"Yeah… basically. Um… I took them. And of course I fell helplessly ill." He laughed, like this was a joke to him. Edelgard could only stare. "It was pretty awful. I think it was supposed to be lethal, but slow. The healers could do nothing without an antidote, and we didn't know what the poison was. My father came… bursting into my room, just… demanding. He demanded to know who I'd talked to, what I'd eaten, what I'd said, why I'd been so foolish. I…" Claude's eyebrows twitched upward as he blinked down at his hands. "I don't know. Those few days are hazy. But I'd never seen my father act like that before. I remember, at one point, waking up… and I was in so much pain, but I could hear someone crying… and when I turned, I saw that it was my father." Claude pushed his blanket from his head, and he looked at Edelgard levelly. "Now, my father is not a small man. He's not an emotional one, either. I had never seen him cry once in my whole life, and I've never seen him cry since."

"He…" Edelgard was at a loss. She did not know what she had imagined Claude's childhood to be like, but lonely and loved were not two words she'd expected to align with him. "He must love you very much."

Claude did not respond to that. He averted his gaze, and he offered a shrug.

"When I saw him, I remember I tried to tell him it was okay. Like, 'Don't cry, B—Papa. I'll be okay, Papa.' Stuff like that." He sighed. "I think I might have died. Actually died. But of course, my mother is too stubborn to give up on anything, and she found the man who did it in time to get the antidote. Which is why you got the pleasure of meeting me."

"And now," she said, "you enjoy a good poison?"

"Oh." Claude looked sheepish, like he'd forgotten what he was saying. "Right. Yeah, that experience certainly put little Claude Soft-heart to bed. I ended up poisoning the man."

"Pardon?"

"He deserved it," Claude said with a frown.

"How did a five year old get his hands on the poisons to do that?" Edelgard asked.

"I made it?" Claude offered out his hands in another shrug. "Keep up, Edelgard."

"The more I learn about you," she muttered, "the more I think I was right to avoid you."

"Come on!"

He laughed when she hit him with her pillow. He laughed, and then told a few more harmless stories. Most were about strange adventures he would have as a lonely child. Edelgard, strangely, found herself wondering if she would have been friends with him if they had met as children.

When she voiced this curiosity, he eyed her dully.

"I would have probably wanted to be your friend very badly," he admitted. "Though I'm not sure you would give me the time of day."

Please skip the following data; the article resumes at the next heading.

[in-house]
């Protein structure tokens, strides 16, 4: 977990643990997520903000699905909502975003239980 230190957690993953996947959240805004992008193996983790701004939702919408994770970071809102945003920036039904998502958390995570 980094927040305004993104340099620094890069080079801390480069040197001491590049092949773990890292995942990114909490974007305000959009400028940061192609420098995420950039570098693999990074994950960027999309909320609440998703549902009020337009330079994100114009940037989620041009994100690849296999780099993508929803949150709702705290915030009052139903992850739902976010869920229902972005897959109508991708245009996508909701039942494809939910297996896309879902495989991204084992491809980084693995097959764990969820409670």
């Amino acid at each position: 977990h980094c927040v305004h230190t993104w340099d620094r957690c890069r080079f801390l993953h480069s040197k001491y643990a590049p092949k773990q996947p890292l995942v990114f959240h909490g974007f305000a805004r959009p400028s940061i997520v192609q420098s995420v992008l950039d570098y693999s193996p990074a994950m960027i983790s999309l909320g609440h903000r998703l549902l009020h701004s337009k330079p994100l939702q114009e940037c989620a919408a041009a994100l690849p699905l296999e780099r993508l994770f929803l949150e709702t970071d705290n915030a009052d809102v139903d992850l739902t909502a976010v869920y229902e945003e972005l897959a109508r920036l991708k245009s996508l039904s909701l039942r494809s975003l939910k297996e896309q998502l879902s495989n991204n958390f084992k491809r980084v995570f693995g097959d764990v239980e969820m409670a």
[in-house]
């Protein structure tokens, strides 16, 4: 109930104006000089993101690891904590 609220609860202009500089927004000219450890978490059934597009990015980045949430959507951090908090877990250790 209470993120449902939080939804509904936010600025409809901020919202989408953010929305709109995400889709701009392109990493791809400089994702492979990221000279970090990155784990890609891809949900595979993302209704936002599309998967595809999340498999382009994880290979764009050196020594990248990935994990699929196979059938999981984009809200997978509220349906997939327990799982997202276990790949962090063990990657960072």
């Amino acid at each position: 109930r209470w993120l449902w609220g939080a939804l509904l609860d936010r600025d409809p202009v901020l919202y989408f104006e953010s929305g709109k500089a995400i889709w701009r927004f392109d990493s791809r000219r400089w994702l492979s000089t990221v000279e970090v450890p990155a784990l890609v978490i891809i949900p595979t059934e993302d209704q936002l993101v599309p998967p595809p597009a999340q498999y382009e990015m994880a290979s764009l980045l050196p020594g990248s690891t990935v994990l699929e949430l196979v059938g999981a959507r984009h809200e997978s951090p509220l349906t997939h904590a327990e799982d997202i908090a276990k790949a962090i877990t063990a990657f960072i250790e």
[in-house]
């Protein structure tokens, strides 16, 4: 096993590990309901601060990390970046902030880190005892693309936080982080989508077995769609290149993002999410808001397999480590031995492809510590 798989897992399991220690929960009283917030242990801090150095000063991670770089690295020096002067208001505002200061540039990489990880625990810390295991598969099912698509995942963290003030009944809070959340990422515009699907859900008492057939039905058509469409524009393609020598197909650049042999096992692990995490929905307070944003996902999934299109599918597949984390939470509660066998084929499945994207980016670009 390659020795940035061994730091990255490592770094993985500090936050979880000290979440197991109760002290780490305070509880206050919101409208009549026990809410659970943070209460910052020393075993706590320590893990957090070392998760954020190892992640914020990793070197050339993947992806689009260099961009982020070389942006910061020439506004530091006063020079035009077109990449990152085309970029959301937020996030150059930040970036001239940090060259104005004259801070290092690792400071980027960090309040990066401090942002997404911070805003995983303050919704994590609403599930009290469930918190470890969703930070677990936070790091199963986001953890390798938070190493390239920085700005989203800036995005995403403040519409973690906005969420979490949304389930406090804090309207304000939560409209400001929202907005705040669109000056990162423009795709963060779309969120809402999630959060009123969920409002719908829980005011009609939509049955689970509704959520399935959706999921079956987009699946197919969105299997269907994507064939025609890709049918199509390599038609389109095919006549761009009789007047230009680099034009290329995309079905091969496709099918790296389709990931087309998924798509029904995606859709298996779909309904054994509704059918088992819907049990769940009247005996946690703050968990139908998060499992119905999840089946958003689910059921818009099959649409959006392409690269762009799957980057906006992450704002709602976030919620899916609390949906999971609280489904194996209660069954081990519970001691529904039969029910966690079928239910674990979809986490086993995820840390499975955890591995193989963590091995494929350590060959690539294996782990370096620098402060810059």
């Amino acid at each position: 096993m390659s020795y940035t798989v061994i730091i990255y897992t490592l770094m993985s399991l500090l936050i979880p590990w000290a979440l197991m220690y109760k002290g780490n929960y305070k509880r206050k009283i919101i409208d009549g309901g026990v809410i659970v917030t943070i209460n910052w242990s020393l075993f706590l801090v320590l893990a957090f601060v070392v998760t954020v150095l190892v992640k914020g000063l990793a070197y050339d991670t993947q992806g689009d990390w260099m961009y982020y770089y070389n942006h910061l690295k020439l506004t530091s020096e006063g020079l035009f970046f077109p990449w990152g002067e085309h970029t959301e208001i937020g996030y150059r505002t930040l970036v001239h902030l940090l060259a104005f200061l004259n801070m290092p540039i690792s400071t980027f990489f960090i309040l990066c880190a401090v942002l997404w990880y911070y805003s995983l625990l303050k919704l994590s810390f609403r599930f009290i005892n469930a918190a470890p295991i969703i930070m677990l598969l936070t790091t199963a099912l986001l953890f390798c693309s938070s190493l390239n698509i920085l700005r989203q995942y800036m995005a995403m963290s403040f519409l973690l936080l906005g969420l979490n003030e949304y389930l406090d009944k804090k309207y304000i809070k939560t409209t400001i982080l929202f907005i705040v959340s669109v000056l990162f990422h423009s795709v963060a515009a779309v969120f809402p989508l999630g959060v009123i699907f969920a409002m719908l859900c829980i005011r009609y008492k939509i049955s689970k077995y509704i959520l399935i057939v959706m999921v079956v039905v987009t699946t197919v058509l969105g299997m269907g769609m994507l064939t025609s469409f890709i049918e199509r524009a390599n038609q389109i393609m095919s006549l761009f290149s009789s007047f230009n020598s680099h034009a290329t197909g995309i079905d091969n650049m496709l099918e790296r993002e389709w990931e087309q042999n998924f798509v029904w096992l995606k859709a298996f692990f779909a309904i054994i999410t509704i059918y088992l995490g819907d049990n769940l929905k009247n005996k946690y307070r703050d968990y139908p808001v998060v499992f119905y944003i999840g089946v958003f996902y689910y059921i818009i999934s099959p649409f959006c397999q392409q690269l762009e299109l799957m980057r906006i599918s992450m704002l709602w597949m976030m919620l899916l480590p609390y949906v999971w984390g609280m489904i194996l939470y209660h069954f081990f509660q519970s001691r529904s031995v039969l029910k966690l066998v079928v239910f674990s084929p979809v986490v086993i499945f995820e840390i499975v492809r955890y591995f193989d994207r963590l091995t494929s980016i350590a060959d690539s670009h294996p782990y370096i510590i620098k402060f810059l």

"Why?"

Claude smiled at her, and it was almost a secret smile.

"I just…" He shrugged. "I know. Okay?"

"Well," she said, "I think you're wrong."

And Claude's smile widened. That, at least, could be a comfort.

The next morning, after realizing they were left to their own devices, Claude and Edelgard began to explore the small port town on the island. It was, essentially, a village of pirates. Claude had no problem fitting in, and actually seemed to relish in interacting with some of the more unsavory characters of the town. Edelgard tipped her hat over her eyes to avoid making eye contact with men. Just men, in general, because she currently trusted no man on this island except, begrudgingly, Claude. And possibly Dana.

Claude's charisma turned out to be an incredible asset, however, because he returned to her with a small basket full of fresh fruit.

"Breakfast is served," he said, tossing a mango her way.

She caught it easily, eyeing him as his feet bounced carelessly along the dirt road.

"How did you manage to get these?" she asked. She still did not understand how he'd wrangled her hat from Michael.

"I helped the man selling them fix the umbrella over his stand," Claude said, looking all too proud of himself. "So he gave me a bunch of fruit to make up for it. See? I can be a helpful, upstanding citizen. Now let's go mess with some pirates."

They spent a decent chunk of the morning playing rather harmless tricks on people. Claude delighted himself with switching out flagons of beer with sea water and stuffing cannons with wildflowers. Edelgard trailed after him, half out of curiosity, half because she really had nowhere else to go.

By the time they made it down to the beach, their basket was filled with not only mangos, but fresh cut flowers.

"You look far too pleased," Edelgard said, toeing the sand while Claude merely plopped himself down without any regard for his clothing.

"I am," Claude said, "without a doubt, having the time of my life."

"Well," she said stiffly, "I'm glad you're having fun. I envy your carefree attitude."